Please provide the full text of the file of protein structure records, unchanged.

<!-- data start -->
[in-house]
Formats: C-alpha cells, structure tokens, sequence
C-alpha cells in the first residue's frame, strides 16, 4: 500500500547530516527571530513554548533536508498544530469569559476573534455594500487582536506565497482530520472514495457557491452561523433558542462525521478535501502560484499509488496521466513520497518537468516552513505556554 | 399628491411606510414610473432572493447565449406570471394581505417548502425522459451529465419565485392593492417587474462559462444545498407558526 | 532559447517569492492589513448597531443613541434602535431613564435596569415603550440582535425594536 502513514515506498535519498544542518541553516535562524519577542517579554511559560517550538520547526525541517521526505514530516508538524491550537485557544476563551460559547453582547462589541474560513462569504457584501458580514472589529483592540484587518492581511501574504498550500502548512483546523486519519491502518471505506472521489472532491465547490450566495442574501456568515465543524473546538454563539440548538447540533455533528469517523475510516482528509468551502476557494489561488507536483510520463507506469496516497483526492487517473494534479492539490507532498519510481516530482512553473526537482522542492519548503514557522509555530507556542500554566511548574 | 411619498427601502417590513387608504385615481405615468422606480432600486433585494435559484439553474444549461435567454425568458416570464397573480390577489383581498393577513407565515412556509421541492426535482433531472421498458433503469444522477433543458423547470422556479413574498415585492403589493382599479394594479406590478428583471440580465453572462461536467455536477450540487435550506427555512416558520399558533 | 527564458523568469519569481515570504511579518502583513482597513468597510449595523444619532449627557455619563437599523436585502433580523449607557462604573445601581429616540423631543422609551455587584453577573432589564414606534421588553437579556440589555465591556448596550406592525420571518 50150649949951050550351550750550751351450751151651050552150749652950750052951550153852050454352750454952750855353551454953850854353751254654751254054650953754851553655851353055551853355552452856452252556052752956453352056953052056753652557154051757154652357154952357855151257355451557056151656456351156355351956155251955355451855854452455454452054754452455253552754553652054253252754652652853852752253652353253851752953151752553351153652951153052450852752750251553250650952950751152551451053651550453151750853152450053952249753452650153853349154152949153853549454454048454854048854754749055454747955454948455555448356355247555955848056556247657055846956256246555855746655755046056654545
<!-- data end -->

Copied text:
[in-house]
Formats: C-alpha cells, structure tokens, sequence
C-alpha cells in the first residue's frame, strides 16, 4: 500500500547530516527571530513554548533536508498544530469569559476573534455594500487582536506565497482530520472514495457557491452561523433558542462525521478535501502560484499509488496521466513520497518537468516552513505556554 | 399628491411606510414610473432572493447565449406570471394581505417548502425522459451529465419565485392593492417587474462559462444545498407558526 | 532559447517569492492589513448597531443613541434602535431613564435596569415603550440582535425594536 502513514515506498535519498544542518541553516535562524519577542517579554511559560517550538520547526525541517521526505514530516508538524491550537485557544476563551460559547453582547462589541474560513462569504457584501458580514472589529483592540484587518492581511501574504498550500502548512483546523486519519491502518471505506472521489472532491465547490450566495442574501456568515465543524473546538454563539440548538447540533455533528469517523475510516482528509468551502476557494489561488507536483510520463507506469496516497483526492487517473494534479492539490507532498519510481516530482512553473526537482522542492519548503514557522509555530507556542500554566511548574 | 411619498427601502417590513387608504385615481405615468422606480432600486433585494435559484439553474444549461435567454425568458416570464397573480390577489383581498393577513407565515412556509421541492426535482433531472421498458433503469444522477433543458423547470422556479413574498415585492403589493382599479394594479406590478428583471440580465453572462461536467455536477450540487435550506427555512416558520399558533 | 527564458523568469519569481515570504511579518502583513482597513468597510449595523444619532449627557455619563437599523436585502433580523449607557462604573445601581429616540423631543422609551455587584453577573432589564414606534421588553437579556440589555465591556448596550406592525420571518 50150649949951050550351550750550751351450751151651050552150749652950750052951550153852050454352750454952750855353551454953850854353751254654751254054650953754851553655851353055551853355552452856452252556052752956453352056953052056753652557154051757154652357154952357855151257355451557056151656456351156355351956155251955355451855854452455454452054754452455253552754553652054253252754652652853852752253652353253851752953151752553351153652951153052450852752750251553250650952950751152551451053651550453151750853152450053952249753452650153853349154152949153853549454454048454854048854754749055454747955454948455555448356355247555955848056556247657055846956256246555855746655755046056654545